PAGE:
When the client received the letter denying our home inspector’s liability, he continued to persist, arguing that the inspector should have called out the roof issues more explicitly and that his roofer recommendation had made matters worse. Further, the client called attention to the fact that the home inspector “admitted that this leak was due to oversight of specific items during the inspection of my home.” Together, the home inspector’s admission of guilt, prior payment for repairs, and poor roofer referral led the client to believe that the home inspector was ultimately responsible.
After much deliberation, our claims team was able to settle the claim with a refund of the inspection fee and a signed release of all claims. The home inspector was pleased to pay significantly less than his deductible amount and to see the claim close once and for all. As for the client, he changed course and pursued a general liability claim against the roofing contractor that the inspector had recommended. We are unaware of the results of that claim.
Yet again, we have an instance where a third party—in this case, a roofing contractor—pointed the finger at the home inspector. Another reminder: Know that this is common. Be cautious and vigilant to avoid the underbussing that you can. Get more information on this here.
Blame game aside, there were things that this home inspector could have done at the beginning to potentially avoid having a claim altogether. For starters, the home inspector should have called pre-claims assistance immediately after receiving the client’s first email. Had he called pre-claims assistance, our claims team could have gotten involved quicker and stifled the complaint before it became a claim. Depending on the direction the home inspector wanted to take, he and the claims team could have responded to the first email by:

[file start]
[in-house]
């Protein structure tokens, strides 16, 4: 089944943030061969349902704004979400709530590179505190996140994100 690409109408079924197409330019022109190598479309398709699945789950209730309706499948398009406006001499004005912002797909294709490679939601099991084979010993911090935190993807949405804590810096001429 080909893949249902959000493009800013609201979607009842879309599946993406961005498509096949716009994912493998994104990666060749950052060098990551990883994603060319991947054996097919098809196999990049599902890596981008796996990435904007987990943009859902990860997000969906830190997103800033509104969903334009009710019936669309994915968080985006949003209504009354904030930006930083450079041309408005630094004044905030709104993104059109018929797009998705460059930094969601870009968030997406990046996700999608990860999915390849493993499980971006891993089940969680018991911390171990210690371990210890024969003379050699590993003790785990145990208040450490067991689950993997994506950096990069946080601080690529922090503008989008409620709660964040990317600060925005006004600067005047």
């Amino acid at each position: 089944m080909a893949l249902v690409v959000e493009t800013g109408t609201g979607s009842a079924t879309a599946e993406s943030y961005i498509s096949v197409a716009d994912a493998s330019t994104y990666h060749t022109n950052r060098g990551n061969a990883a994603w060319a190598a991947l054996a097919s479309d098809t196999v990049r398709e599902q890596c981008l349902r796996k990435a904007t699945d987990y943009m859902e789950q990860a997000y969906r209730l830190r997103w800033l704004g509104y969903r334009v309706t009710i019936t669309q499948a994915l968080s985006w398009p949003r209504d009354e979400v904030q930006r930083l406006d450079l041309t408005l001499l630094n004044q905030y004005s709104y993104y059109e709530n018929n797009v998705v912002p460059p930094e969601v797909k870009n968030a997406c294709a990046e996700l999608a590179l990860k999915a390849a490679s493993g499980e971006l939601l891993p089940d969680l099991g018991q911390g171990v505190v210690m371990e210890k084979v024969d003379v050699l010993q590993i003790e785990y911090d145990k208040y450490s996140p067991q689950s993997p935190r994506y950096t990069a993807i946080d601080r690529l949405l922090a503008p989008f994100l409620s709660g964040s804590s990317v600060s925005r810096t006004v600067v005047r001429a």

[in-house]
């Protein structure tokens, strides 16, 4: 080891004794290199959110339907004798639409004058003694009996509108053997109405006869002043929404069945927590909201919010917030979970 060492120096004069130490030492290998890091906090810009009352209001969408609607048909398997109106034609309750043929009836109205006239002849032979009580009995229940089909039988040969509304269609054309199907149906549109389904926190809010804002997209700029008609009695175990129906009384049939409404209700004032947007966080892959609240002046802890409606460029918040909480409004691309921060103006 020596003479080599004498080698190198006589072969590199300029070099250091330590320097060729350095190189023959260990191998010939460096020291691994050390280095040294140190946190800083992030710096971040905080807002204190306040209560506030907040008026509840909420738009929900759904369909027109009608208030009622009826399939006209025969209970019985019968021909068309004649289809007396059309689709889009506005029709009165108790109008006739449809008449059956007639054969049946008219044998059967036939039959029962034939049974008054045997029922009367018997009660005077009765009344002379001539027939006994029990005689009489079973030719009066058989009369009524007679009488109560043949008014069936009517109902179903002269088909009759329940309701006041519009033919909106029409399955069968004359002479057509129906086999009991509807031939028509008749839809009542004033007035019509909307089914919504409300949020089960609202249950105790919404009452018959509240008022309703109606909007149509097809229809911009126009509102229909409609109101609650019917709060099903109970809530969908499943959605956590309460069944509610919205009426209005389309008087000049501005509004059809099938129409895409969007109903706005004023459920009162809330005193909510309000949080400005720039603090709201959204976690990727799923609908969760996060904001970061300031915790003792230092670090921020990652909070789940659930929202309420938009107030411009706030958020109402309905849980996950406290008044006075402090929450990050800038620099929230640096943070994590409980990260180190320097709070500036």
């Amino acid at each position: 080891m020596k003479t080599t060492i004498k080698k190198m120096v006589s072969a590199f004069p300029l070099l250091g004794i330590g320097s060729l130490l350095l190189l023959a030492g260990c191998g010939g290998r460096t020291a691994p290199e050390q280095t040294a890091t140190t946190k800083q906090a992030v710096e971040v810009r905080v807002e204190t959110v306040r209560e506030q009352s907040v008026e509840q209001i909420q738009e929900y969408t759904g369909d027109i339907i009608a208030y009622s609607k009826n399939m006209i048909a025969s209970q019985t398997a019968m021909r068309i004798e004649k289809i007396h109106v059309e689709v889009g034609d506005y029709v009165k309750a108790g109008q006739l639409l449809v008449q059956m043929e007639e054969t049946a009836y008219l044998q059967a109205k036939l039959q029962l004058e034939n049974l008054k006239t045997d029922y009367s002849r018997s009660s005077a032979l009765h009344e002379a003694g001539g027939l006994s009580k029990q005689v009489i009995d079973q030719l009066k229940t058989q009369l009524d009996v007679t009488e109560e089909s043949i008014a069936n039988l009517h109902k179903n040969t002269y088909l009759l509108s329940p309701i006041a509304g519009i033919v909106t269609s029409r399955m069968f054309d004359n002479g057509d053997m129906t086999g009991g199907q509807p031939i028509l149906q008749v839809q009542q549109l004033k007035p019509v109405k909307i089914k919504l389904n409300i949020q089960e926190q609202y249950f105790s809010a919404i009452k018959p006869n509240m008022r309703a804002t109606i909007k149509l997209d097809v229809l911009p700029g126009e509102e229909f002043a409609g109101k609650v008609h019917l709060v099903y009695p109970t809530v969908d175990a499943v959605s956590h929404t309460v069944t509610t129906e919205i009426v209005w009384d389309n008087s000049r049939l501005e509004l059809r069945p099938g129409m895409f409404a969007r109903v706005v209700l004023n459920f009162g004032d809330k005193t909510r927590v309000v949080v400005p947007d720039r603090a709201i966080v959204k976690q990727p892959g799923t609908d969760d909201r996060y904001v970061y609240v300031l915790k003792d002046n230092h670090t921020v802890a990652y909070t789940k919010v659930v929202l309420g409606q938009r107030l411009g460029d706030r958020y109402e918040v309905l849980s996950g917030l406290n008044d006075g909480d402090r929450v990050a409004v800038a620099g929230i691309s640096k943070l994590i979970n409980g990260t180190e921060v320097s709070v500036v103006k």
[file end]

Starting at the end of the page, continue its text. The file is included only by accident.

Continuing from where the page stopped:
- Writing an informal denial of liability
- Paying for the repairs but on the condition of receiving a signed release of all claims
- Refunding the inspection fees with a signed release of all claims
All three of these pre-claims assistance solutions would have been cheaper (and quicker!) than the final outcome. Had the complaint still escalated to a claim, the home inspector would have benefited from a faster response time. Plus, the inspector would have qualified for up to 50 percent off of his deductible. Thus, we encourage all home inspectors to take advantage of how pre-claims assistance can save you precious time and money. (To learn more about pre-claims assistance, read our in-depth article here.)